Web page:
Youth Takes Flight

By John Adams

She seizes the magazine before I can zip up my backpack. “Lourean! Explain this

“Sweet Momma! It-it-it ain’t…”

Aviatrix Monthly?”

“Sweet Momma, I…” I inhale. Decisively. “I been takin’ aviatrix classes.”

She hurls the magazine, spilling her apple juice. “No daughter of mine’s aviatrixin’! Your pappy was an aviatrix. Cheated on me with my only half-sister!”

“Sweet Momma! Modern aviatrixin’s different! There’s regulations!”

“Hush, Lourean.” She gestures to our fellow Delta 3715 to Tupelo passengers.

I exhale. Meekly.

And later, when frantic flight attendants ask if anyone can fly a plane, I pretend I’m
reading the in-flight magazine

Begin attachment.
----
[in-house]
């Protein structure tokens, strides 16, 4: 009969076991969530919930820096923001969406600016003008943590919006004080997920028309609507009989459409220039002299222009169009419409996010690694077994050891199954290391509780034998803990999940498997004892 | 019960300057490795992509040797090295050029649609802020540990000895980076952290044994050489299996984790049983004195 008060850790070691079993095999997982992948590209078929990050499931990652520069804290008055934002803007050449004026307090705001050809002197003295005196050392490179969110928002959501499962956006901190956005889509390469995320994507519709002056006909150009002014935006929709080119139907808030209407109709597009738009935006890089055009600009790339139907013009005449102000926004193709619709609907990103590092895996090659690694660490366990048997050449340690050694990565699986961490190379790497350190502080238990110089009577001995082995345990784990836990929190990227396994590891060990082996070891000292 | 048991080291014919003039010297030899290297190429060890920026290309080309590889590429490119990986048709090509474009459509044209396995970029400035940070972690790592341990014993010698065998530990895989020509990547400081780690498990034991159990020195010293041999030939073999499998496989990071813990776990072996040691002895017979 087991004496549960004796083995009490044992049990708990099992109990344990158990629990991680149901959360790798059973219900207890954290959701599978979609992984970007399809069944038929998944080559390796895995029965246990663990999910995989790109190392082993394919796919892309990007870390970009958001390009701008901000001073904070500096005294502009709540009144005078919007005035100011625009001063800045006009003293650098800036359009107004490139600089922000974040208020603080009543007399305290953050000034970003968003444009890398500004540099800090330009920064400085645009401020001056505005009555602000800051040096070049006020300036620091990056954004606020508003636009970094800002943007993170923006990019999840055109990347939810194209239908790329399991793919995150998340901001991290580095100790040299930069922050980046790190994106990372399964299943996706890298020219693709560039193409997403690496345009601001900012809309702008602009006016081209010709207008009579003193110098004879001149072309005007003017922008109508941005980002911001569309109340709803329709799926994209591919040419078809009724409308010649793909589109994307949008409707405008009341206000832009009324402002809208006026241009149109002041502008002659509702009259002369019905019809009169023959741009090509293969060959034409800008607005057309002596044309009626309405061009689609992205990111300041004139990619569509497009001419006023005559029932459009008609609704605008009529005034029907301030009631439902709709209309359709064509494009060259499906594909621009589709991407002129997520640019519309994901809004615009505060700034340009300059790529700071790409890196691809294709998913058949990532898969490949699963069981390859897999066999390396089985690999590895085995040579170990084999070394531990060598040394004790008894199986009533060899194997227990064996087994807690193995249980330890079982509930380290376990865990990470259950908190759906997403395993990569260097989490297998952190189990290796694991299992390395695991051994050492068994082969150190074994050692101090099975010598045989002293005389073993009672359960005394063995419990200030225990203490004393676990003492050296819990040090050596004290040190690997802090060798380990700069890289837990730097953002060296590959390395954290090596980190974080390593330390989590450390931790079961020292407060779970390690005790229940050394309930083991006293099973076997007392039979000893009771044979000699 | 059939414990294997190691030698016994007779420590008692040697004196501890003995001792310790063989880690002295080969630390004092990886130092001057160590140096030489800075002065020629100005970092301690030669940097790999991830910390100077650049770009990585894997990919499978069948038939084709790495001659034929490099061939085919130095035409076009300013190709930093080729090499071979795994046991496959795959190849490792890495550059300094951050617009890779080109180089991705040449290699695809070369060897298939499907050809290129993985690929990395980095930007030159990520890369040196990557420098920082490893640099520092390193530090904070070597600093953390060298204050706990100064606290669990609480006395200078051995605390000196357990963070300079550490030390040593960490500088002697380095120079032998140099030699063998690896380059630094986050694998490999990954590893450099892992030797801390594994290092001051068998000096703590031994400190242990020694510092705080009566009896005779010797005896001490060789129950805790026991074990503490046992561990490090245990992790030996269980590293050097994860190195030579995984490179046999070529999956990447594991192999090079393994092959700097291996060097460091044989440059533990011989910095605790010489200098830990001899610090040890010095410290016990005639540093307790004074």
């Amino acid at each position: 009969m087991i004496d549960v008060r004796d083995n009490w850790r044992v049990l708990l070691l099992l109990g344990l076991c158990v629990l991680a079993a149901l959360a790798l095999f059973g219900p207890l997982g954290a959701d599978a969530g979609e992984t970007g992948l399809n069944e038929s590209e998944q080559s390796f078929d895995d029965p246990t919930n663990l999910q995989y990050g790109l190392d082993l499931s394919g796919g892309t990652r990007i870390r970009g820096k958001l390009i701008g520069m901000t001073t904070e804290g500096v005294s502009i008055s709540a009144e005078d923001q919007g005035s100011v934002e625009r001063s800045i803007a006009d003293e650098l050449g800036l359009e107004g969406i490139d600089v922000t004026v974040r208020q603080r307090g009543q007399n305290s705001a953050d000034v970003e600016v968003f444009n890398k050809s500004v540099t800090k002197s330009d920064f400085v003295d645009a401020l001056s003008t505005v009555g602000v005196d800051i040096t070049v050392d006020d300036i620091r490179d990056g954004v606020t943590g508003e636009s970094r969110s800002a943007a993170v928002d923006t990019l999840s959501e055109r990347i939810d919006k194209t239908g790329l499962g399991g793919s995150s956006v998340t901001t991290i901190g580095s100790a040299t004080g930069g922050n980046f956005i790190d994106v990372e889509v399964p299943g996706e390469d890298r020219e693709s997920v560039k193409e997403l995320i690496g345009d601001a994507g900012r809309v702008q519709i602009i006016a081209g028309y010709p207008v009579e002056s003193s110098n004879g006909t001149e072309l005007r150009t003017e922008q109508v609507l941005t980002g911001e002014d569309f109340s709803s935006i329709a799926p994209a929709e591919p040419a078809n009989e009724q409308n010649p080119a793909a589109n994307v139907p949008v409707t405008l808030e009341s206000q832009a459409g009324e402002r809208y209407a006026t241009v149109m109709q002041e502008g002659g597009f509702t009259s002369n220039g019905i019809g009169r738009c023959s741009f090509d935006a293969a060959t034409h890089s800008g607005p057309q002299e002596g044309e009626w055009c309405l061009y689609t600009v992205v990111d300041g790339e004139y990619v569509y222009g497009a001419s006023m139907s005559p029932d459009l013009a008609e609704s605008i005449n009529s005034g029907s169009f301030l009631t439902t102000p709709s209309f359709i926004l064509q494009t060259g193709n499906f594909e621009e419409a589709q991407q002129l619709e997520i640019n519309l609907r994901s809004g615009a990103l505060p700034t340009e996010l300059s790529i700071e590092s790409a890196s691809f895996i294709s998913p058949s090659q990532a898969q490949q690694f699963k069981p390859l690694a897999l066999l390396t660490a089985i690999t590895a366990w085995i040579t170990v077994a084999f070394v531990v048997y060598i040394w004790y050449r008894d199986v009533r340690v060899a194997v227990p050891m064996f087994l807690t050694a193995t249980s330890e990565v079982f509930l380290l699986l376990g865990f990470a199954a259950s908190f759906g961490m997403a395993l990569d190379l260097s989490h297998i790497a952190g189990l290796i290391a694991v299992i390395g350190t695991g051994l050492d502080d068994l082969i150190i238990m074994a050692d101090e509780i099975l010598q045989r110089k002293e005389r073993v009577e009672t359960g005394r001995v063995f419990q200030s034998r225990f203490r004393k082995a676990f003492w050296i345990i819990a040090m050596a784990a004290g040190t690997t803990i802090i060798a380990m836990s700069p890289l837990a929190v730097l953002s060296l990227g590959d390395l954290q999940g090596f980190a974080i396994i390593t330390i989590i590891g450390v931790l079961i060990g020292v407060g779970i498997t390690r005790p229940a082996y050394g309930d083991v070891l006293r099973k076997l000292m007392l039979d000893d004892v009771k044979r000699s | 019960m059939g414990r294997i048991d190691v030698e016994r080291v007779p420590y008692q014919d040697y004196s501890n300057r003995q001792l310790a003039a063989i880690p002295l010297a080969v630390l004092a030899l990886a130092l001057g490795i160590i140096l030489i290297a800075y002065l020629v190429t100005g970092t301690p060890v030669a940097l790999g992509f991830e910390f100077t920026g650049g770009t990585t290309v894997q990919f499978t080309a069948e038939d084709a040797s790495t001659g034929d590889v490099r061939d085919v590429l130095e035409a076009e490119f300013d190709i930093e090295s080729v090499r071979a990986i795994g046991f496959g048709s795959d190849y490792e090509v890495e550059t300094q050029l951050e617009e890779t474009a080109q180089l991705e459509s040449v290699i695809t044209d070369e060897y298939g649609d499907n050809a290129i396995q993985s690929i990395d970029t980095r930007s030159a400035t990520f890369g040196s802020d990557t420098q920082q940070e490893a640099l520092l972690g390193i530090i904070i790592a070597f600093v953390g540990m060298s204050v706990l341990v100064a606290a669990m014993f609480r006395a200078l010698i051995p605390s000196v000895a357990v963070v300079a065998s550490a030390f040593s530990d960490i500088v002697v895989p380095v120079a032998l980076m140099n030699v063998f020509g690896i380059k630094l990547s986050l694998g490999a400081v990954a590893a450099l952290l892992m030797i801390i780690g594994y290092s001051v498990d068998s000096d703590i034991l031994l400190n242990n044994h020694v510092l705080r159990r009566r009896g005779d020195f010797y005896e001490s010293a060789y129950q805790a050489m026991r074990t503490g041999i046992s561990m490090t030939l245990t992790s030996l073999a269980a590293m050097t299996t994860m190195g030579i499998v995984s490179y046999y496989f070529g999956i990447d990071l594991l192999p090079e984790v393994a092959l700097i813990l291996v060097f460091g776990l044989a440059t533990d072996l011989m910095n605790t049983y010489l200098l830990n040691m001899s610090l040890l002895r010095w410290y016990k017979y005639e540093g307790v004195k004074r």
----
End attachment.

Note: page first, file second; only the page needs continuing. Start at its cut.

John Adams (he/him/his) writes about teenage detectives, robo-butlers, and cursed cowboys in a genre he’s coined “absurdist speculative melodrama” – meaning “monsters being monstrous, aliens being alien, and humans being all too painfully human.” His short stories have been published by Australian Writers’ Centre, Dream of Shadows, Every Day Fiction, Flash Fiction Magazine, Intrinsick, Metaphorosis, Paper Butterfly, and Wyldblood. His plays have been selected for productions and readings by the William Inge Theater Festival, Whim Productions, the Barn Players, and the Midwest Dramatists Conference. He performs across the U.S. with That’s No Movie, a multi-genre improv team. Web: Twitter: @JohnAmusesNoOne.